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Professor Layton DS Review

23/11/2008 Family Teen Gamer Review
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Professor Layton DS

Professor Layton

Format:
DS

Genre:
Minigames

Buy/Support:
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Other GamePeople columnists have reviewed this from their perspective - huh?:
Family Guide Gamer (DS)
Domestic Gamer (DS)
Eclectic Gamer (DS)


This game is full of puzzles, and I've never played a game quite like this before, so I liked it for its originality. Having said that, sometimes I got bored with having to complete puzzles all the time, and annoyed with them, because some of them were quite hard. Some of them were optical illusions, while some were logic problems, or word puzzles, number puzzles, a wide variety of different types to solve.

When you first start this game, you meet the two main characters, Professor Layton and Luke. They are driving along in a car, reading a letter. The letter tells them that Lady Dahlia, from the village of St. Mystere, would like them to come and search for the late Baron Reinhold's treasure, the Golden Apple. The letter states that whoever finds the Golden Apple will then inherit Baron Reinhold's estate.

You take control of Luke and Layton and arrive at a drawbridge, where the first villager you meet makes you complete a brainteaser before he will lower the drawbridge and let you in! Once in the village, the various residents teach you how to interact with them, move around the village, and solve puzzles etc.

I've never played a game quite like this before, so I liked it for its originality.

On your travels you find lots of different mysteries and most of them are linked to Baron Reinhold's treasure in some way. Solving puzzles earns you 'picarats' which eventually bring you rewards in the game. Characters can also give you rewards for solving their puzzles, and you can store these in the room at the Inn where Luke and Layton are staying.

At the Inn, Layton and Luke have a room each where you can put furniture, and when you're arranging their space they will tell you if they like it or not. If you get their room to be perfectly to their liking then something good will happen but I haven't got that far yet!

Some characters will ask you to complete a certain number of puzzles in order for them to give you information, so it is good to solve puzzles as you come across them. However, you can buy hints using hint coins which are hidden throughout the game (easily found by tapping on items that you see throughout the game, such as barrels, bins, chandeliers, etc!). If you use a hint, or need more tries to solve a brainteaser, then it is worth less picarats. There are also other items hidden in the game, that you can put together to complete items like a painting, or a mechanical model, so this adds to the interest.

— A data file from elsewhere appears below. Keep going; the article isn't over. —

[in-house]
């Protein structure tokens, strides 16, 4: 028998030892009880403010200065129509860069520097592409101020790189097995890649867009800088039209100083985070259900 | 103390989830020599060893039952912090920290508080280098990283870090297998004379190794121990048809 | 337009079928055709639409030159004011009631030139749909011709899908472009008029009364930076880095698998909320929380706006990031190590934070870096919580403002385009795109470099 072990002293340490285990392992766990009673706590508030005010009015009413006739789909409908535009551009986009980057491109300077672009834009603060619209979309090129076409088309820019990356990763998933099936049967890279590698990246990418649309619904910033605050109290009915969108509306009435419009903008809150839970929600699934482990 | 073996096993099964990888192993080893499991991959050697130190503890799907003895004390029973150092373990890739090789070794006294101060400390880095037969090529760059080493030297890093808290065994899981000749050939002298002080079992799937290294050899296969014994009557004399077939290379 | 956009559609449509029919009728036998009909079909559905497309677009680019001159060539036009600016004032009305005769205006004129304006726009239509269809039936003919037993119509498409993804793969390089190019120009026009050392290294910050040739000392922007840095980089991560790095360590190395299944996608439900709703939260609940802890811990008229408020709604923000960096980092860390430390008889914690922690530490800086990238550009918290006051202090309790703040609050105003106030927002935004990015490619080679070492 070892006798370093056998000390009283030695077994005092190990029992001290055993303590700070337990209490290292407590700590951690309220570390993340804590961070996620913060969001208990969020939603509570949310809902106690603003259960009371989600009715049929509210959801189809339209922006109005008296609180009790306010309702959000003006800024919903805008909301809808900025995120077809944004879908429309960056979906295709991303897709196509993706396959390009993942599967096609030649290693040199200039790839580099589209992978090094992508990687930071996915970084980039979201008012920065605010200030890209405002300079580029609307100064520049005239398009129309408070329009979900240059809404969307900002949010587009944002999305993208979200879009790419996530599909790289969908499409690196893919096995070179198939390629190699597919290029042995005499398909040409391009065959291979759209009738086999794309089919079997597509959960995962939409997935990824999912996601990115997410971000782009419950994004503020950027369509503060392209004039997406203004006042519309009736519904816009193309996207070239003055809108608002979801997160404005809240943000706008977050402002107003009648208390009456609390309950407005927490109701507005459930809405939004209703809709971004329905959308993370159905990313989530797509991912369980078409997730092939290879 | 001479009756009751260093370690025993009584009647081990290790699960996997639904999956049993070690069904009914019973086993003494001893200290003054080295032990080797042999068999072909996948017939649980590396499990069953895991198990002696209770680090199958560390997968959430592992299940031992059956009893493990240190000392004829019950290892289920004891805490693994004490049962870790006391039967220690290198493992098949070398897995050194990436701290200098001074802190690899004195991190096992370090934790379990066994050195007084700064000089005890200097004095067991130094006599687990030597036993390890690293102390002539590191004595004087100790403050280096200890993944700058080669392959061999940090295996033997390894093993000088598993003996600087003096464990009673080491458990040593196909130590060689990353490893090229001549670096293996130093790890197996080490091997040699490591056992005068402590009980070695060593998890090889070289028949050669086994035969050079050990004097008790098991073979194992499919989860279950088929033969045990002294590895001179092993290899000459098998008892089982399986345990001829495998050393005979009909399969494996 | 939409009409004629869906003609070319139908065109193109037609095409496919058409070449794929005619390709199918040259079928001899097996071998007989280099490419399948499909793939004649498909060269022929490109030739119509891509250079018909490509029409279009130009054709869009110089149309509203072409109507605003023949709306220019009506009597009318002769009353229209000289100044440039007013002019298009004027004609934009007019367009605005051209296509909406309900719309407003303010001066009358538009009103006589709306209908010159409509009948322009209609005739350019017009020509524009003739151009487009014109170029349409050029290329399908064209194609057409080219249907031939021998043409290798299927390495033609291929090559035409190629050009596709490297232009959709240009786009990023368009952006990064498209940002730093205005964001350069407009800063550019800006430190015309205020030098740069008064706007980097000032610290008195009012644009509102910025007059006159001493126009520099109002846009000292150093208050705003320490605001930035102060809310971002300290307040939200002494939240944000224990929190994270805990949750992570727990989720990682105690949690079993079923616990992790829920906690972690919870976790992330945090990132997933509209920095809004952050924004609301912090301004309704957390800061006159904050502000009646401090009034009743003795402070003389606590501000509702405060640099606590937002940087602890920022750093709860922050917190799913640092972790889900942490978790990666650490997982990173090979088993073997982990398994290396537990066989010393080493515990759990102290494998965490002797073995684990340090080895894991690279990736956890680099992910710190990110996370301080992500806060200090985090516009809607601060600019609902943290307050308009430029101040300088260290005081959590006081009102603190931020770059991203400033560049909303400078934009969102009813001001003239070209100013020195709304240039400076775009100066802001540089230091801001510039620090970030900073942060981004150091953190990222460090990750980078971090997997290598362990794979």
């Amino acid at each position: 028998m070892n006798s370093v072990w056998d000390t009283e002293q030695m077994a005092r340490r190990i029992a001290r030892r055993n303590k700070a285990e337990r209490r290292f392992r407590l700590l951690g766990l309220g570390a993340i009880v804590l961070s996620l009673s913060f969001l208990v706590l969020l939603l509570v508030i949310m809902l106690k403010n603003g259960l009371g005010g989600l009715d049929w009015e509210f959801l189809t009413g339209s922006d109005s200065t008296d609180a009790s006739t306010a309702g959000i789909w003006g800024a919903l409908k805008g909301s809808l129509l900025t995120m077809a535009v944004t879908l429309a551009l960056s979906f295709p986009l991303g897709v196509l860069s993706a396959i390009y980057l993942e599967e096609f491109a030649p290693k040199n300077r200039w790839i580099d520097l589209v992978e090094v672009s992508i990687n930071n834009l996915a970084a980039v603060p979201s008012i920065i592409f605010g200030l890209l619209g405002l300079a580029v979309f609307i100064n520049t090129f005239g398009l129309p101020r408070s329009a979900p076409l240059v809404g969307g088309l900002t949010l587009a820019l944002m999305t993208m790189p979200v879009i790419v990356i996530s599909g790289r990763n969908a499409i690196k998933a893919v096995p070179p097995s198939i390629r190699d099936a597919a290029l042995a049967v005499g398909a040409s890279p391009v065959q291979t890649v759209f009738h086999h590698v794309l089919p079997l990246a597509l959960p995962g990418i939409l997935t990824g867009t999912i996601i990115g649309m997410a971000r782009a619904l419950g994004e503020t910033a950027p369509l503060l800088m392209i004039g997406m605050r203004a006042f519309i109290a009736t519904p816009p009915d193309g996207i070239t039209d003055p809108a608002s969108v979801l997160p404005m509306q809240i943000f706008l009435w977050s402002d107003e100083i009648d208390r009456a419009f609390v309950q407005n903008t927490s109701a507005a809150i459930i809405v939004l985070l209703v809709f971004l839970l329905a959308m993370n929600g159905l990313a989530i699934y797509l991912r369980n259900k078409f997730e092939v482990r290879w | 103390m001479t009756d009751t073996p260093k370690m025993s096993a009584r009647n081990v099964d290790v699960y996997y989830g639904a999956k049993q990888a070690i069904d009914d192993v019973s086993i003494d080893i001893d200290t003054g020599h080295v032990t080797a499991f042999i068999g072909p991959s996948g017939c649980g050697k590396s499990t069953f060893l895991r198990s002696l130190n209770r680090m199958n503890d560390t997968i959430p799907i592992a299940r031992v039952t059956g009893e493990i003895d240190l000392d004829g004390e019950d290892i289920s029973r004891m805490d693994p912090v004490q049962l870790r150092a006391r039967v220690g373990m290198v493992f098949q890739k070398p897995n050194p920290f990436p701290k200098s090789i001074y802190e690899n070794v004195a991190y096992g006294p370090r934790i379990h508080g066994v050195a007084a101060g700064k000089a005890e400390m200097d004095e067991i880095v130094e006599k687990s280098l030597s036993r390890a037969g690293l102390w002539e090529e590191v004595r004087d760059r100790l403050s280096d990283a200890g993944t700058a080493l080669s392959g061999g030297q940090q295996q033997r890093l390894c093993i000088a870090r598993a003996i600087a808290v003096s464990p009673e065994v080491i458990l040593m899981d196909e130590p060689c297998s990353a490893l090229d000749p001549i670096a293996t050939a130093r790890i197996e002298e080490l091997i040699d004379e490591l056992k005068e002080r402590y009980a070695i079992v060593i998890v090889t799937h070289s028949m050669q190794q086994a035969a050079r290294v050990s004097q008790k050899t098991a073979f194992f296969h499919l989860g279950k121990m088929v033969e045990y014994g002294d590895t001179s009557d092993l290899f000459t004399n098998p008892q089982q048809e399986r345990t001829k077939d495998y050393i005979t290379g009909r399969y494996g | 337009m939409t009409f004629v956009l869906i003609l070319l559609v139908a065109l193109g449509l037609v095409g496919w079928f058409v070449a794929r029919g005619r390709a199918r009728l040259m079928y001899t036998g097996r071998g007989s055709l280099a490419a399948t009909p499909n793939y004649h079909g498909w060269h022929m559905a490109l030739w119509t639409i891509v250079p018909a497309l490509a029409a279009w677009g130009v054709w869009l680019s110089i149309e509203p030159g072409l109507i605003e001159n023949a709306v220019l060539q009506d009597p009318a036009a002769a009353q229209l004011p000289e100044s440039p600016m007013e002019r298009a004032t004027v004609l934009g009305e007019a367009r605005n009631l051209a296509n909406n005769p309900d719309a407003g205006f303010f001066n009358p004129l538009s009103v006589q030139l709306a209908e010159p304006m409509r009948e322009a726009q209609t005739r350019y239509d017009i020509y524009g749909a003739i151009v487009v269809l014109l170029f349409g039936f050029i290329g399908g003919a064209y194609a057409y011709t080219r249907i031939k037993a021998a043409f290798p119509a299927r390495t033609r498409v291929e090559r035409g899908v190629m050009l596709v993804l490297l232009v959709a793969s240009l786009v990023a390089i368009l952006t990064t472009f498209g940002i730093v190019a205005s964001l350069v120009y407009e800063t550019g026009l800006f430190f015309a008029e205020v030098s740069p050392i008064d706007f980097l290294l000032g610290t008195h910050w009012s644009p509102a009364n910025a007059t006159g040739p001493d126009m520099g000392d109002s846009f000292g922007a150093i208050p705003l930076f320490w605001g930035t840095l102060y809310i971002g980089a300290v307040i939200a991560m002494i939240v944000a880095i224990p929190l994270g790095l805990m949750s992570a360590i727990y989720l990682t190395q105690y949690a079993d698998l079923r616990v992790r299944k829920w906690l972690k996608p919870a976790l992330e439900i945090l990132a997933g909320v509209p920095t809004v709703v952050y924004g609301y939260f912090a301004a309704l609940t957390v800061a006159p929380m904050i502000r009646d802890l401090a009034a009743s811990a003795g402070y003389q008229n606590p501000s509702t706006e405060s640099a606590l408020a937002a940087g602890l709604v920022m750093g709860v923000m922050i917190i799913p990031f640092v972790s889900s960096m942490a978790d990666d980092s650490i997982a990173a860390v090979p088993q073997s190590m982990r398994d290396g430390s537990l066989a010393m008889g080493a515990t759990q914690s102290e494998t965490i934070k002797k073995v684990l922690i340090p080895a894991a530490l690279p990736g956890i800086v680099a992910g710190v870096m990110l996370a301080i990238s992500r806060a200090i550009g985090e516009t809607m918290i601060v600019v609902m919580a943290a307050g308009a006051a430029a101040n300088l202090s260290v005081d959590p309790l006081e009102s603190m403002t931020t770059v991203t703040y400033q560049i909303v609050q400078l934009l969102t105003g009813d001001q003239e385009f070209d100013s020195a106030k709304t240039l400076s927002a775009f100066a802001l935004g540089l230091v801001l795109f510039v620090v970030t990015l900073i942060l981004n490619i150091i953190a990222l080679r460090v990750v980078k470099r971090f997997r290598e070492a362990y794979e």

I liked the animations - they were stylised and portrayed characteristics of each person, so you automatically had an idea if a character was friendly, mean, snooty, etc. The top screen always contained a reminder of your current 'mission', which was useful, because otherwise you could easily get caught up solving puzzles and forget what you were meant to be doing! The sound was ok too, however, I would have liked to be able to turn the background music off as my mum kept telling me to turn the volume down because the accordion music was annoying.

I'm sure you could convince your parents to buy this game for you because it must be educational.

The storyline was good because it had lots of different mysteries linked together, and the game was easy to follow. It reminded me a bit of the Monkey Island games in the way that you had to interact with all the different characters in order to solve the mysteries. Your briefcase contains a reminder of missions, your journal, your room, and your completed puzzles. You can look at completed puzzles again but if you want to try an unsolved one then you have to return to its original location. In your briefcase you can also look at the mysteries category and choose a mission to complete - you don't have to complete one in order to get to another - but I haven't finished the game yet - perhaps you will have to solve all of the smaller mysteries in order to find the Golden Apple.

All in all the game is good fun and has kept me interested all the way so far. I think it would be a good game for adults as well because the puzzles are challenging enough. I'm sure you could convince your parents to buy this game for you because it must be educational to do all that puzzle solving!

Written by Rowan Brown

You can support Rowan by buying Professor Layton



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Rowan Brown writes the Teen Gamer column.

"I write about my favourite games from a younger person's perspective. It's often surprising how different this ends up to other more grown up reviews."


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